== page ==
Georgia State’s fight against terrorism

Photo by Sean Keenan | The Signal

According to Georgia State Global Studies and Psychology professor Dr. John Horgan, the university has been “quietly building a cohort of the best experts in the world” when it comes to fighting terrorism.

“We are here, and we are doing some cutting-edge research that is being used by everyone from communities affected by terrorism as well as national and international agencies tasked with counterterrorism,” Horgan said. “We are doing research for the real world, and we tackle this from different disciplines and perspectives, and using different methods. No one discipline or researcher can crack a problem like terrorism, it takes a much bigger family.”

Tony Lemieux, director of Georgia State’s Global Studies Institute, has conducted studies which point out reasons why people are motivated to join a terrorist group. Lemieux is working on bringing more data to the table, and according to him, there is no one solution, as he said terrorism is a “multi-pronged problem”.

Horgan has been studying and interviewing terrorists for the past 21 years. His work isn’t finding a solution to terrorism, but providing research and a better understanding of what terrorism is.

“I think from a strategic perspective, we have not done a good job of preventing people from joining ISIS,” Horgan said. “The United States hasn’t faced recruitment to ISIS on the same scale as other countries, but we need to continue to inform our counterterrorism strategies with evidence-led research. Lots of people have their own ideas about how to solve the ISIS problem, but if we’re not guided by evidence, we’ll probably end up even making the problem worse.”

Graduate student Berkeley Teate has been working at the Carter Center Conflict Resolution Program to target terrorism recruitment prevention, but she said they often face a stigma working as part of a United States organization.

It is statistically proven that ages 15-28 are the highest number of foreign fighters going to Syria and Iraq,” Teate said. “If you were to think about what this generation has experienced – the Iraqi and Afghani wars, the Arab Spring, the fall of Syria, and the rise of refugees to western countries, this each affected this age group. The group feels disconnected from its country, its religion (and leaders) and often its families.”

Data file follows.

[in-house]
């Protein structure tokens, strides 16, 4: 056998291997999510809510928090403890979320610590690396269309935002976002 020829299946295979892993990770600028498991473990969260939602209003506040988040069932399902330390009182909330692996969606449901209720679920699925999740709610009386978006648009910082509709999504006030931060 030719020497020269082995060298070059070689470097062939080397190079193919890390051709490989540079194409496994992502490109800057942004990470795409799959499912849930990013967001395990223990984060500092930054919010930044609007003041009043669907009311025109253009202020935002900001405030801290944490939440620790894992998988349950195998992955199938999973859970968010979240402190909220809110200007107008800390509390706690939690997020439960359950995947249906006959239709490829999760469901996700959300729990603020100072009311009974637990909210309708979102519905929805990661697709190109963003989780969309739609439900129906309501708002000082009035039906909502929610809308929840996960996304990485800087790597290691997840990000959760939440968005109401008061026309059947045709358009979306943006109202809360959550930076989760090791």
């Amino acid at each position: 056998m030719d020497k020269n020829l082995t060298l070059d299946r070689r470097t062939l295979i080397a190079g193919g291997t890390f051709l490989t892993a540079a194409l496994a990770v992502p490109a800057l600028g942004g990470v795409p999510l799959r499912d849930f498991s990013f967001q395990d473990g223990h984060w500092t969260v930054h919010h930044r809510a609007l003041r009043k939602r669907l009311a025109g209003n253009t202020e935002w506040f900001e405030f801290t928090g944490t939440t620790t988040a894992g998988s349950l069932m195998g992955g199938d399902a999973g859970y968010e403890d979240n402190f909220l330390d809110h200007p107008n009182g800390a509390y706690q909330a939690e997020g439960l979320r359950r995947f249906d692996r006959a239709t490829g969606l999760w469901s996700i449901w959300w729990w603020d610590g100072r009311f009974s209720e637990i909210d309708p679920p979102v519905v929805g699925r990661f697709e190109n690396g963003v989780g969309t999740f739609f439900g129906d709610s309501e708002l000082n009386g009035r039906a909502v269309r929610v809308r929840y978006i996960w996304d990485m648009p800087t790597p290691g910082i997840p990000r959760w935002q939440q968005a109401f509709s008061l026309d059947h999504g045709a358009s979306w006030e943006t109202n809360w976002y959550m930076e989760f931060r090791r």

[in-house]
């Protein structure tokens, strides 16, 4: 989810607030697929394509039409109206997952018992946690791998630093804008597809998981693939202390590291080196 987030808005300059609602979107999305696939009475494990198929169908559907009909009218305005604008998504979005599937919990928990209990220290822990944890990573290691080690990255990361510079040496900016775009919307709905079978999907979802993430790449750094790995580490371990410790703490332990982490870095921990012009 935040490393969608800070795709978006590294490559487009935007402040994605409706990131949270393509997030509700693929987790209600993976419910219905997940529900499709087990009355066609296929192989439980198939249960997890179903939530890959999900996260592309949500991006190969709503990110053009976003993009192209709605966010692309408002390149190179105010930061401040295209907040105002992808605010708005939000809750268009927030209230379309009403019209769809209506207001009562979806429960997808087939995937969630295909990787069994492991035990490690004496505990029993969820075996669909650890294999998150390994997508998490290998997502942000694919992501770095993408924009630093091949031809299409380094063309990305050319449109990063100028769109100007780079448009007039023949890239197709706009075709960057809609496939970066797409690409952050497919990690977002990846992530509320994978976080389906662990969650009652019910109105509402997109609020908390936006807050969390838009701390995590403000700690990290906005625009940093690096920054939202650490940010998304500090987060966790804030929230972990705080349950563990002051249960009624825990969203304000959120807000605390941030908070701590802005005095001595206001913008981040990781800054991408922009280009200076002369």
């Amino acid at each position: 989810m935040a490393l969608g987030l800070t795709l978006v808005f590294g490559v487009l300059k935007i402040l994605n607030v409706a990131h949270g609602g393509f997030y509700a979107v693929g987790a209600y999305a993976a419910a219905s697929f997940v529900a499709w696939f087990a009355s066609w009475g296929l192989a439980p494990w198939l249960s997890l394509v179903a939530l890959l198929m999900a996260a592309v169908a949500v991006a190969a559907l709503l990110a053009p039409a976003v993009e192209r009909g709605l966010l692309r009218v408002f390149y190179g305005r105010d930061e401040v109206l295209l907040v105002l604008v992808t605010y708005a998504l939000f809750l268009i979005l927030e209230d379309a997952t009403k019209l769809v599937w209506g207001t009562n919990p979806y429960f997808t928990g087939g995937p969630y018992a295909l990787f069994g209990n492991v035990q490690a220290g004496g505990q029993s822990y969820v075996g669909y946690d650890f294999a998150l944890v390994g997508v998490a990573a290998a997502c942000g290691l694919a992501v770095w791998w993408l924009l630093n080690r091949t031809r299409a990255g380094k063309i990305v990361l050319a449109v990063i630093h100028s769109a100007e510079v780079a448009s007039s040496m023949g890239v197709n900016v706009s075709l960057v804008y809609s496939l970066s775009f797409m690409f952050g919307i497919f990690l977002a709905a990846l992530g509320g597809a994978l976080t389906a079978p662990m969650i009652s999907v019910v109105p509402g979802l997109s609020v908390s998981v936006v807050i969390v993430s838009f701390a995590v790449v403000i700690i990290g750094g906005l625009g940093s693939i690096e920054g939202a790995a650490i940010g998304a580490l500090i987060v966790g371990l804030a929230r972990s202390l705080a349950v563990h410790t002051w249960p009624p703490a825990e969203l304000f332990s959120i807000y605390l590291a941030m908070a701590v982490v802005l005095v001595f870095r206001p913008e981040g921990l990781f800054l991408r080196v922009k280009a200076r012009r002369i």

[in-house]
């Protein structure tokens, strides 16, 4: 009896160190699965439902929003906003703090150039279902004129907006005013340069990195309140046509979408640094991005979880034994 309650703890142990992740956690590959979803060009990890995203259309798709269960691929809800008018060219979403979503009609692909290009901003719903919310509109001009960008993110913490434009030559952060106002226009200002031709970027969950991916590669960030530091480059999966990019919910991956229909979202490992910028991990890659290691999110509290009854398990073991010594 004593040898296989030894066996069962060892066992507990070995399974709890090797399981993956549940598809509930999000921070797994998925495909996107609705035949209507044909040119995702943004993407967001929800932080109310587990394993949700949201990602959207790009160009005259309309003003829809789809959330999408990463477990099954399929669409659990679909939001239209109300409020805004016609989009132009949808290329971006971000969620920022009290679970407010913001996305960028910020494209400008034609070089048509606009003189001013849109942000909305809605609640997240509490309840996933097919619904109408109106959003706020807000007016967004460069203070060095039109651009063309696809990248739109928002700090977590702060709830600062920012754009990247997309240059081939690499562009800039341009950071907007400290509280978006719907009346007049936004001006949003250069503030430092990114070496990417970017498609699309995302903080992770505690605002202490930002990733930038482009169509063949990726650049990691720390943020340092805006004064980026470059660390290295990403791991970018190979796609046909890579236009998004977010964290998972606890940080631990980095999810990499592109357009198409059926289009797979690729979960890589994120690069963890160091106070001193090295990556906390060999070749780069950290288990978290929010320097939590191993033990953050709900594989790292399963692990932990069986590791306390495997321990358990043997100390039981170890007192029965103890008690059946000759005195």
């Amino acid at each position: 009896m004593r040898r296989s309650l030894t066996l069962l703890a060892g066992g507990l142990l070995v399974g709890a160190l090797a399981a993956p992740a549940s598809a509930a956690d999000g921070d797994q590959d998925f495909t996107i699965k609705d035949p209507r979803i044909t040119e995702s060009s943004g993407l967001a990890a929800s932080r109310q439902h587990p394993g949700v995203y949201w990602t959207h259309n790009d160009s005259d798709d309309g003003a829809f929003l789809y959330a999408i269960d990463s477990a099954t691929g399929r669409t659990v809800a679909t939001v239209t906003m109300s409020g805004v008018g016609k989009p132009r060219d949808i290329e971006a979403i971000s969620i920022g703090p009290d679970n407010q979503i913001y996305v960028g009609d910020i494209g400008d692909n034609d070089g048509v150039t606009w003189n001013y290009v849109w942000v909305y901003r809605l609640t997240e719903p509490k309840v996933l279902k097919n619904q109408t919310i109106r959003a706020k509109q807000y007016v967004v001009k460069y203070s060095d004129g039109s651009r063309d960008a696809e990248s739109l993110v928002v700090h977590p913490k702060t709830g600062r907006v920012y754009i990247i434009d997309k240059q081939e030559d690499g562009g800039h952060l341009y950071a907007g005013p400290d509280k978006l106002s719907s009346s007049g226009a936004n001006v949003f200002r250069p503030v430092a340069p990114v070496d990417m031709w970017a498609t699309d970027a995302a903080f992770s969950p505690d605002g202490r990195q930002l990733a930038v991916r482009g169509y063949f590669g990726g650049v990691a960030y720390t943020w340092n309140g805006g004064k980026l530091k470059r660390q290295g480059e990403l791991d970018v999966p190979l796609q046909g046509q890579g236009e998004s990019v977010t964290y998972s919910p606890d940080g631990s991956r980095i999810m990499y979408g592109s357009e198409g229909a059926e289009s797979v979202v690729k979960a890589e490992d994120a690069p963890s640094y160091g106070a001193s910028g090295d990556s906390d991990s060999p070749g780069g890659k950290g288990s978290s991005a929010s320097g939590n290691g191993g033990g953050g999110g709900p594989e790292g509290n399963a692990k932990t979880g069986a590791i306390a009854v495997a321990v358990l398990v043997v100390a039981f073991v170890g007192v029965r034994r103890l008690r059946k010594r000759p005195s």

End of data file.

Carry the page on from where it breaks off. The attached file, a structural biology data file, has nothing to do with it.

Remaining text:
Part of the Carter Center’s work is to discredit the propaganda and rhetoric ISIS recruiters use to influence the minority.

“ISIS offers a family and promises to this generation that democratic governments aren’t offering – freedom from hate, persecution, isolation. These feelings are what our program has addressed with religious leaders and foreign diplomats – we need to connect with this youth,” Teate said.

Teate said that most of the research she writes goes overseas to Europe, North Africa, and the Middle East because international workshops have proven to be more efficient, as she learned from the Carter Center.

But with Islamophobic tendencies on the rise in the United States, Teate said getting religious leaders and foreign diplomats to come to the United States is often not easy.

“Something we have run into is the stigma of working as part of a United States organization because of the Islamophobic tendencies that have risen since 2014. A lot of people we meet with are not inclined to come here just because of the climate,” she said.

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